by Henrik Abrahamsson and Per Kreuger

As part of the SICS Center for Networked Systems we investigate new and efficient ways of distributing television over the Internet Protocol.

Figure 1: If we regard the TV programs as individual information objects, reruns could be stored in caches closer to the customers, saving considerable amounts of bandwidth.
Figure 1: If we regard the TV programs as individual information objects, reruns could be stored in caches closer to the customers, saving considerable amounts of bandwidth.

IPTV, where television is distributed over the Internet Protocol (IP) in a single operator network, has now become reality. Several large telephone companies have become TV providers including AT&T U-verse, Verizon Communications, Deutsche Telekom, TeliaSonera, British Telecom and China Telecom. It is estimated that there are about fifty IPTV operators today with more than 10 million subscribers, and that these figures will increase significantly in the near future.

The TV services provided often include tens of TV channels, sometimes high-definition TV, and video on demand (VoD). While most operators distribute the TV channels over their backbone network as continuous streams, they also often employ a system of peripheral storage devices (caches) located closer to the customers, for time-shift TV and for more permanent storage of popular VoD content.

Most of the programs we see are pre-recorded, with only a small percentage being sent live. Some are recorded the same day, while most are ready for distribution well before they are shown. Many channels also show a lot of reruns, with prime-time programs being shown again during the night or the next day.

If we regard the TV programs as individual information objects (rather than just part of a streamed channel), the reruns could be stored in the caches closer to the customers. That would save considerable amounts of bandwidth.

A step further would be to pre-distribute recorded content to the caches and release it to the viewers at a later scheduled time. This would allow the network to push the programs out to caches during periods with low network load, typically at night.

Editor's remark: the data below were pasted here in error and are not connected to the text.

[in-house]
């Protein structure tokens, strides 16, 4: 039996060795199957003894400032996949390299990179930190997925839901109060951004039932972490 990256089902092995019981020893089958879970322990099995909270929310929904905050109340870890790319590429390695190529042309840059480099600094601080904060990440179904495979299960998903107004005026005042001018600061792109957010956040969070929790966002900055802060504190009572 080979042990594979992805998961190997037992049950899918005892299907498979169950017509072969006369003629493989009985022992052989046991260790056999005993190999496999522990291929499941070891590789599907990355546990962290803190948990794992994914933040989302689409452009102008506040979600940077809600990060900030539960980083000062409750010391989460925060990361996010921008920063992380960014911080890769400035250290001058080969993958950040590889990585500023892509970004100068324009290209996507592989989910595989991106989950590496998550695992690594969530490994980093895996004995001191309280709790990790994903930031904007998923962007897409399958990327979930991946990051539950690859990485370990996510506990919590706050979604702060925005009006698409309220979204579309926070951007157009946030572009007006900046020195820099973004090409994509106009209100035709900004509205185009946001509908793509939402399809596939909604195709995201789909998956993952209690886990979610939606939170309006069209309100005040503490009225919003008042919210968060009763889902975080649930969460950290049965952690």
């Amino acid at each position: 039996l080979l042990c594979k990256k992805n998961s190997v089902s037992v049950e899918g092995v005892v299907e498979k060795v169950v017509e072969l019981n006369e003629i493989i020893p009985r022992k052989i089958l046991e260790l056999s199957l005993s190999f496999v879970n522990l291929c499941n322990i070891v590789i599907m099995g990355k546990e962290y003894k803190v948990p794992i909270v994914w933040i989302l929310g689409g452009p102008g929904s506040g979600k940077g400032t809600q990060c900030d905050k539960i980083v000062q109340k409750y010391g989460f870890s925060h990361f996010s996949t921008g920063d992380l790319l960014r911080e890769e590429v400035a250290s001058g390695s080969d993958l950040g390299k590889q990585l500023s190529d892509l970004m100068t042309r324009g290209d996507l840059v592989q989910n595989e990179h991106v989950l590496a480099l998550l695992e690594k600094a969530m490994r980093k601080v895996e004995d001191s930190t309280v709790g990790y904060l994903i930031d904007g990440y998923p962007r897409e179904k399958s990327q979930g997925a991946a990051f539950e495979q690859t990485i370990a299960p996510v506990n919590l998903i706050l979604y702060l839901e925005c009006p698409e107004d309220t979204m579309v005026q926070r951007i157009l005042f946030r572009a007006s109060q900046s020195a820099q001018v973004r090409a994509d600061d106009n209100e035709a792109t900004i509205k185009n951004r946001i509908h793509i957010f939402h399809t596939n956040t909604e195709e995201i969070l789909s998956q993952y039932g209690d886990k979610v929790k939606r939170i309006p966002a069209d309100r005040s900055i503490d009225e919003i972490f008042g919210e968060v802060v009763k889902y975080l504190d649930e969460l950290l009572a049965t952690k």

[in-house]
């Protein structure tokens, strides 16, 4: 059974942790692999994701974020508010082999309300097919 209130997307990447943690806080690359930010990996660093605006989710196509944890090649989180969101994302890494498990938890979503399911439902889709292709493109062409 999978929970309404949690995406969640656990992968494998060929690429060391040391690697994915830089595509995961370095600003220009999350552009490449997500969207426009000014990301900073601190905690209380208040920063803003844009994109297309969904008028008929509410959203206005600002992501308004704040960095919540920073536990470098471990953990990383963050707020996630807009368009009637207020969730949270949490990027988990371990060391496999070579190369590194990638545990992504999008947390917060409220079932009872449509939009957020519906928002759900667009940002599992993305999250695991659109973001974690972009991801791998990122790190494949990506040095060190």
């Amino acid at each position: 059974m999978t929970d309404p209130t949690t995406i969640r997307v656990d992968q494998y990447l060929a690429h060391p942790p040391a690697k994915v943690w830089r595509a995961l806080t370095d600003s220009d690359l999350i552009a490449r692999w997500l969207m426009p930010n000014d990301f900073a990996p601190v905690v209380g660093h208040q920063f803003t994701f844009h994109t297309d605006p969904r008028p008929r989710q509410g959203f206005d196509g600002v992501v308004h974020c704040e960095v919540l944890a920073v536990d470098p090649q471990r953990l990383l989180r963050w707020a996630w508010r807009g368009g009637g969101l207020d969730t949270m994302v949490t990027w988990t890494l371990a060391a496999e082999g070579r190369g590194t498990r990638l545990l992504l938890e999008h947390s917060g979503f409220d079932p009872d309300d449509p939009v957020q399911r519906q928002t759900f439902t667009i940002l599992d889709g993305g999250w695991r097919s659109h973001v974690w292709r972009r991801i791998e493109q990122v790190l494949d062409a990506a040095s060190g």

With many channels and many hundreds of programs, the issue of when best to transfer the content from a distribution centre to the caches becomes quite a challenging scheduling problem.

In the SICS Center for Networked Systems we have developed scheduling models for IPTV distribution, and verified them against data extracted from real TV schedules. For a case involving sixteen channels over five days we can reduce the total bandwidth requirements by 21%, just by avoiding sending the reruns over and over again. By scheduling the transfers of content to the caches we can reduce the maximum bandwidth requirement by 25% and perhaps more interestingly, reduce the bandwidth requirement during prime-time periods by 62% – bandwidth that can then be used for video or data traffic.

IPTV also means an evolution of television with new features. For instance, viewers can choose to watch what they want at any time. However, distributing individual TV or video streams to each viewer requires a lot of bandwidth and is a big challenge for TV operators.

Resource management, with techniques for scheduling and pushing content out to caches close to the viewers, is therefore essential for future TV distribution.

SICS Center for Networked Systems:

Please contact:
Henrik Abrahamsson
SICS, Sweden
Tel: +46 70 7741595

Next issue: July 2023
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